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Re: +nan.0 problems
Aubrey Jaffer <agj@xxxxxxxxxxxx> writes:
> | From: "Marcin 'Qrczak' Kowalczyk" <qrczak@xxxxxxxxxx>
> | Date: Sat, 22 Oct 2005 20:52:50 +0200
> | Aubrey Jaffer <agj@xxxxxxxxxxxx> writes:
> | > The total order of the reals is a crucial property for many
> | > applications.
> | It is well known that the default order on the floating point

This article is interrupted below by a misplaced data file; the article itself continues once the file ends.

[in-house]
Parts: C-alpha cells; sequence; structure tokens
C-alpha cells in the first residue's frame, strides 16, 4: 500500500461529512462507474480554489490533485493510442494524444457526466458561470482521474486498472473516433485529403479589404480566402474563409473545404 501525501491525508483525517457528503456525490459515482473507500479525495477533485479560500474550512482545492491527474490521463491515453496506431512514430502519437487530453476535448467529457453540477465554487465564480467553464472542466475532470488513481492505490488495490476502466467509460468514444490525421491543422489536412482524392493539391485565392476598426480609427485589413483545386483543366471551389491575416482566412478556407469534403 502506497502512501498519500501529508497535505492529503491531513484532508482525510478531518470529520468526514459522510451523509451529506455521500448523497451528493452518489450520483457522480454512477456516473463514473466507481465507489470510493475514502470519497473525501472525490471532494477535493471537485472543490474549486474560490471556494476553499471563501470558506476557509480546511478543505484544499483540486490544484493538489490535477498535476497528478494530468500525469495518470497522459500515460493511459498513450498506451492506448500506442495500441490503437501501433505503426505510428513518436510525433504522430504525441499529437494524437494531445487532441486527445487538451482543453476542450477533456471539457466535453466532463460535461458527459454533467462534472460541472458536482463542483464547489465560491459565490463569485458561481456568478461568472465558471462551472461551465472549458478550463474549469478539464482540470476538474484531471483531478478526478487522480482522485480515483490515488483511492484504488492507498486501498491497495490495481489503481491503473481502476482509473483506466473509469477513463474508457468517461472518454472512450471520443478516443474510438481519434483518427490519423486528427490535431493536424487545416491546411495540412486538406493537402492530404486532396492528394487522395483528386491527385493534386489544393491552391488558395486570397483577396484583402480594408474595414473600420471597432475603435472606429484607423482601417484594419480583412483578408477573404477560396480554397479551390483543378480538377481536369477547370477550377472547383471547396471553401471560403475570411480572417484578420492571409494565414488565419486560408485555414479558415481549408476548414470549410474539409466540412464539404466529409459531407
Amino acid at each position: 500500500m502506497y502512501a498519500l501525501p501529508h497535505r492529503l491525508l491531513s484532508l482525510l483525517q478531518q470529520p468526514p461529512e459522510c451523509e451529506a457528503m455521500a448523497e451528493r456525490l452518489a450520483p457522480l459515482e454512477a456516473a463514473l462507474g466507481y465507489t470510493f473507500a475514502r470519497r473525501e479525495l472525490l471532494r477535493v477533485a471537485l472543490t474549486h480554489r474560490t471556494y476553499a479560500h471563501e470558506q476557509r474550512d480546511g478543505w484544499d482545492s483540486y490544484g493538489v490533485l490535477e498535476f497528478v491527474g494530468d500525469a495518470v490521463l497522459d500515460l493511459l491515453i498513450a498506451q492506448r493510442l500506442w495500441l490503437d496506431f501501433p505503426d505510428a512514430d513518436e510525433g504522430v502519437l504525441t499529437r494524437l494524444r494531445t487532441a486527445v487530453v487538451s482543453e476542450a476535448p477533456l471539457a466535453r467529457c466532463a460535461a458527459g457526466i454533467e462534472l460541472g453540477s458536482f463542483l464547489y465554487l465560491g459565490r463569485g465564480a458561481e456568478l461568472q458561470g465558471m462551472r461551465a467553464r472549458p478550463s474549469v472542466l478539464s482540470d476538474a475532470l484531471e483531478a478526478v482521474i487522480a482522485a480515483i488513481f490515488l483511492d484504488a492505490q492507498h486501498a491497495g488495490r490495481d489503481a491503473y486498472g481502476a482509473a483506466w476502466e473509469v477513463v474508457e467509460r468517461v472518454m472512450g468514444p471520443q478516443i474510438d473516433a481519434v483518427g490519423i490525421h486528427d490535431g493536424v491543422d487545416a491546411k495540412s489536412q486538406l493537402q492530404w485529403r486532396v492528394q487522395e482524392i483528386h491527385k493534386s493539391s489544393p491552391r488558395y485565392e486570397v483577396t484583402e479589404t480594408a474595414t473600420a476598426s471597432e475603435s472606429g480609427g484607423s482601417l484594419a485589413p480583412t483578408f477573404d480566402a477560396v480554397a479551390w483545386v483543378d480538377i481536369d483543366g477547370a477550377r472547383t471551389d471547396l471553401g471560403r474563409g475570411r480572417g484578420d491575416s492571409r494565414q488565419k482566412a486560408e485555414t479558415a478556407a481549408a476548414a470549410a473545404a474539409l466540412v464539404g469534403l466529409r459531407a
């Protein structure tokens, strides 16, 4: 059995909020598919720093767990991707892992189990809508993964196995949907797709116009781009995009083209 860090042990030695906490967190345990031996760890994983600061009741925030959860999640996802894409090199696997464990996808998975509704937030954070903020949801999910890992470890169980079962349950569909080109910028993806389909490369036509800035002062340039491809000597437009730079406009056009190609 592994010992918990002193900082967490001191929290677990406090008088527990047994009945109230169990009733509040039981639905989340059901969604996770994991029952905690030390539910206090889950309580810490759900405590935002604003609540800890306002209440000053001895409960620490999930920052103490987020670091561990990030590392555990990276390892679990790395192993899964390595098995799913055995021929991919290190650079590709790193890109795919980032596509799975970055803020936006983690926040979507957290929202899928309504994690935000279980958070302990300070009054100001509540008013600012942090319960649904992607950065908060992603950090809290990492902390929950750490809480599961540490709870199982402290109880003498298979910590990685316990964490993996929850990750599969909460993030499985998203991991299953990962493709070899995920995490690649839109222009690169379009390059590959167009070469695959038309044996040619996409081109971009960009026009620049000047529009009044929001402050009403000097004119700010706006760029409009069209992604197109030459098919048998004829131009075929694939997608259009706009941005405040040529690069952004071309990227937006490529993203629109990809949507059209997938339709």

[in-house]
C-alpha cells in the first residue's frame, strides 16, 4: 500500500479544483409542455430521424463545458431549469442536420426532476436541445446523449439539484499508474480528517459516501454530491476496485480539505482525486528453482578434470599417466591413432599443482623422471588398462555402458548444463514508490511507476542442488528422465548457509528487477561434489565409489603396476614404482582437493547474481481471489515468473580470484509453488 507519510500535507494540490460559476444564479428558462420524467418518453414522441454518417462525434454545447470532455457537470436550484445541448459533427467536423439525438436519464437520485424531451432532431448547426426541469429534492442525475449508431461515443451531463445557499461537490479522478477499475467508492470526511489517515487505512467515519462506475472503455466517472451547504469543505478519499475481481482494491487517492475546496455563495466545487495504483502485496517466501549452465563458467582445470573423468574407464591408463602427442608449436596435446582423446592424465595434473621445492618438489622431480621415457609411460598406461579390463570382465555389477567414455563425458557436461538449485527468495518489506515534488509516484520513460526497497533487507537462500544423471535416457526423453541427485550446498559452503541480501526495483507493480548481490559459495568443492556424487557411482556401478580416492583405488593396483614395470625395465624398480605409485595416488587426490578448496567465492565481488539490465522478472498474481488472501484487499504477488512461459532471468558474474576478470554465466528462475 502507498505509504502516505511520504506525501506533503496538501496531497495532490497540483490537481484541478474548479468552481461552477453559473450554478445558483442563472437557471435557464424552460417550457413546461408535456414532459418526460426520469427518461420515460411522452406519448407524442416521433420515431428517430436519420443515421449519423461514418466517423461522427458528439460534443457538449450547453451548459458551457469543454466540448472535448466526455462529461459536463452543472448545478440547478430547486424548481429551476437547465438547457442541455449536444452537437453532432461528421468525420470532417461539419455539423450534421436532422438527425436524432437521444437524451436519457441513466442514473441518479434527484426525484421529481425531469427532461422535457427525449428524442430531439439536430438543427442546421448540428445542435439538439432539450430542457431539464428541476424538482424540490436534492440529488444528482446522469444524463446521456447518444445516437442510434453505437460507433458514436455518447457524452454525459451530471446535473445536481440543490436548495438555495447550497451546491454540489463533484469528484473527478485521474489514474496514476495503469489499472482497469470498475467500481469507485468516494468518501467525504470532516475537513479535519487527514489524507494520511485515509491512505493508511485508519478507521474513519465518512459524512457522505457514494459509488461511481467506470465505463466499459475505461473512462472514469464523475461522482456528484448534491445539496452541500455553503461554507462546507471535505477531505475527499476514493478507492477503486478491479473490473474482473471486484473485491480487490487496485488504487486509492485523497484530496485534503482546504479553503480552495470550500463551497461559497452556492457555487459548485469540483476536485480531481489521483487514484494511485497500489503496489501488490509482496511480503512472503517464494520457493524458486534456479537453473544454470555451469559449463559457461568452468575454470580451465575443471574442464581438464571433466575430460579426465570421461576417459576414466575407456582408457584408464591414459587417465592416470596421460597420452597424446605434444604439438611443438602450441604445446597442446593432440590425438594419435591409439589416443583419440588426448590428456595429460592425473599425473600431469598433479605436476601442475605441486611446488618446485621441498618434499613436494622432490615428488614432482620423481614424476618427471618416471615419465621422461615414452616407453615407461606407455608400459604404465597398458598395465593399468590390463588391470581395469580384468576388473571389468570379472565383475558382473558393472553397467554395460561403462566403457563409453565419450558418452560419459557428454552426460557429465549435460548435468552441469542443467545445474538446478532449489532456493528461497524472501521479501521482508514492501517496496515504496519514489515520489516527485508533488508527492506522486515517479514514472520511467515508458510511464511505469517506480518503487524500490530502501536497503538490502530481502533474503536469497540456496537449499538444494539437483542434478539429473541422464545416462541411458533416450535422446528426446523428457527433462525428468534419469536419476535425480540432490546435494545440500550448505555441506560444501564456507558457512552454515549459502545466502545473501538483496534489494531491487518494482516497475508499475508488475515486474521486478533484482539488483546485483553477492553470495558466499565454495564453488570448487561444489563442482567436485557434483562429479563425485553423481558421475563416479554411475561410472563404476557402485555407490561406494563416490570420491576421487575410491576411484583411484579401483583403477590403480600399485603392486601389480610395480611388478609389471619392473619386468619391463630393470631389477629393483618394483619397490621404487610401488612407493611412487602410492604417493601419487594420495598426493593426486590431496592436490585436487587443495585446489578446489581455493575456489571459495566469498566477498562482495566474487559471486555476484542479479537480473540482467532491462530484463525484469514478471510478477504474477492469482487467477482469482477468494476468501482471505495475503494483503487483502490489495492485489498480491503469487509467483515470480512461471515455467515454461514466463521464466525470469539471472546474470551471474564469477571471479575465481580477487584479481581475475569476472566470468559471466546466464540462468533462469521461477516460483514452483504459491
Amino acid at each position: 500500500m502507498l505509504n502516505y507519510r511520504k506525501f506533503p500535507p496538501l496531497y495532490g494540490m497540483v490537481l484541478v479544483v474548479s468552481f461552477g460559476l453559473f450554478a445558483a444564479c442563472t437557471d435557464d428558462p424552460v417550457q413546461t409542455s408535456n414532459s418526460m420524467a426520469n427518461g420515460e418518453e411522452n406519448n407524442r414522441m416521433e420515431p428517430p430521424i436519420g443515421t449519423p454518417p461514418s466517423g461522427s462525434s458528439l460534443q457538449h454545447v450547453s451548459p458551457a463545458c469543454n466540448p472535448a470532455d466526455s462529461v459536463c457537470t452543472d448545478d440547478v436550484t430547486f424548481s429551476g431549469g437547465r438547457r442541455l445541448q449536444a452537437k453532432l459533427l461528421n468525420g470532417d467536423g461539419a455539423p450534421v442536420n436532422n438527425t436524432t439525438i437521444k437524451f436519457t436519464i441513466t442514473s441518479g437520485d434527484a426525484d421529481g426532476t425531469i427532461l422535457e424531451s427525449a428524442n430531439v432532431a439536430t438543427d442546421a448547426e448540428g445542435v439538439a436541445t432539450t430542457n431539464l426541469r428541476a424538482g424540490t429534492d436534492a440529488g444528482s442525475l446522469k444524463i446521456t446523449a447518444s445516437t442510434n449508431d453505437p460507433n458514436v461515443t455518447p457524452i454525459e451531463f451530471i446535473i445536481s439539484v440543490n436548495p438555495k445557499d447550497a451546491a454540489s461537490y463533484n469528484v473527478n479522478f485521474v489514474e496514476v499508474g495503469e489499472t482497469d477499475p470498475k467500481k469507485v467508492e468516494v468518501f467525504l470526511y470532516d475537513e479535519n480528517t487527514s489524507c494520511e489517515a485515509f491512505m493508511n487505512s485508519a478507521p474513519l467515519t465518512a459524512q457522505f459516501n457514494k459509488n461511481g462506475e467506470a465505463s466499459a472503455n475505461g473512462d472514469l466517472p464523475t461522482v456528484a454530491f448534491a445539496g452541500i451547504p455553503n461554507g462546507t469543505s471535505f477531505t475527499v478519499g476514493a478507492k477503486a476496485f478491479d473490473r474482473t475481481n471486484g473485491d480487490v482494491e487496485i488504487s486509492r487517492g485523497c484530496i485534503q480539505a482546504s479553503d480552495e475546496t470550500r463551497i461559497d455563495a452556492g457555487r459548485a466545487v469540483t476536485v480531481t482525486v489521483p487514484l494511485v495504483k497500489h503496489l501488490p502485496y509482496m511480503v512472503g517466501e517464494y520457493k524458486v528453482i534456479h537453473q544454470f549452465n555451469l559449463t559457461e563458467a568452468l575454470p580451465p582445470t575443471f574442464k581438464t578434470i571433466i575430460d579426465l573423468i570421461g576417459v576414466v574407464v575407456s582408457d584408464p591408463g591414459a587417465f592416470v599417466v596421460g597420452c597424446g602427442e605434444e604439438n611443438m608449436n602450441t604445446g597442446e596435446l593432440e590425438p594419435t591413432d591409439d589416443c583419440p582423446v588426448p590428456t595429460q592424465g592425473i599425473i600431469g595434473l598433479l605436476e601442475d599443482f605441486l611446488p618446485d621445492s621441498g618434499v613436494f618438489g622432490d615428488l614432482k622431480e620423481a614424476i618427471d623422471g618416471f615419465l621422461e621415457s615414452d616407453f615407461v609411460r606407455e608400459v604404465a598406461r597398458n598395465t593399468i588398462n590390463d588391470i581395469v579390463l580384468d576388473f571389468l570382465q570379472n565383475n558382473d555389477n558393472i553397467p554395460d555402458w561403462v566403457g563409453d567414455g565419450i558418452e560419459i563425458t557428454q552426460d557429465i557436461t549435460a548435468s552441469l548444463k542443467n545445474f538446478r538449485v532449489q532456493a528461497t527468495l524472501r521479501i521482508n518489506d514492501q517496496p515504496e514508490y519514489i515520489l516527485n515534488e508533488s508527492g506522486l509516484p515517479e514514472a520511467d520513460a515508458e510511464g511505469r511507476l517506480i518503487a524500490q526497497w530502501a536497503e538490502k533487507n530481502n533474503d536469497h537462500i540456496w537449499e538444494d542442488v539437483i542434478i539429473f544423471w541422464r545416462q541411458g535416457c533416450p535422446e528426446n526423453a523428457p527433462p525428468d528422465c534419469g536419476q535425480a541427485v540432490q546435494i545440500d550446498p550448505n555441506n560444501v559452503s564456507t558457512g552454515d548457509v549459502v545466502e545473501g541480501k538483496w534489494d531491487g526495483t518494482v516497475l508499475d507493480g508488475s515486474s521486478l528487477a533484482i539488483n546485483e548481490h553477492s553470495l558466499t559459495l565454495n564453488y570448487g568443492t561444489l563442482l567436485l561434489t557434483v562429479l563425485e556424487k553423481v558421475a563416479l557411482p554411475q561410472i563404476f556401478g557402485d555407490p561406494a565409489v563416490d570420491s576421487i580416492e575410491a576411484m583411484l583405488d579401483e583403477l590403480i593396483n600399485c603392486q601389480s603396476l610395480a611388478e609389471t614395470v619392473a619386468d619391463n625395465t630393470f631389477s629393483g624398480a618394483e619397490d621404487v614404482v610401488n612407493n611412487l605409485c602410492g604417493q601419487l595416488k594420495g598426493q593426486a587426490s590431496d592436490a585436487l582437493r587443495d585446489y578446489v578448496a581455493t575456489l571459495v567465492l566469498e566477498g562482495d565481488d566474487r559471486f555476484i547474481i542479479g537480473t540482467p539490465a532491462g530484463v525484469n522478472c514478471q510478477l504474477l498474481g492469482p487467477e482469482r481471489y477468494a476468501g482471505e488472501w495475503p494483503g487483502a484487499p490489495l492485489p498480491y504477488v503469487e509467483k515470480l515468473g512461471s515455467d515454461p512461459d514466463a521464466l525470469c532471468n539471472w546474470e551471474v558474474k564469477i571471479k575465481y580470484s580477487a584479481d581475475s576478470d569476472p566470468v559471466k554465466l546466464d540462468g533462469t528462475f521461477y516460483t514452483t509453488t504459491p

> | approximation of reals is not total.
> From Wikipedia, the free encyclopedia.
> In mathematics, a total order, linear order or simple order on a set
> X is any binary relation on X that is antisymmetric, transitive, and
> total. This means that, if we denote the relation by <=, the
> following statements hold for all a, b and c in X:
> if a <= b and b <= a then a = b (antisymmetry)
> if a <= b and b <= c then a <= c (transitivity)
> a <= b or b <= a (totalness)
> Which condition does it violate?
Totalness (as Marcin said). NaN comparisons (other than not-equals)
always evaluate false.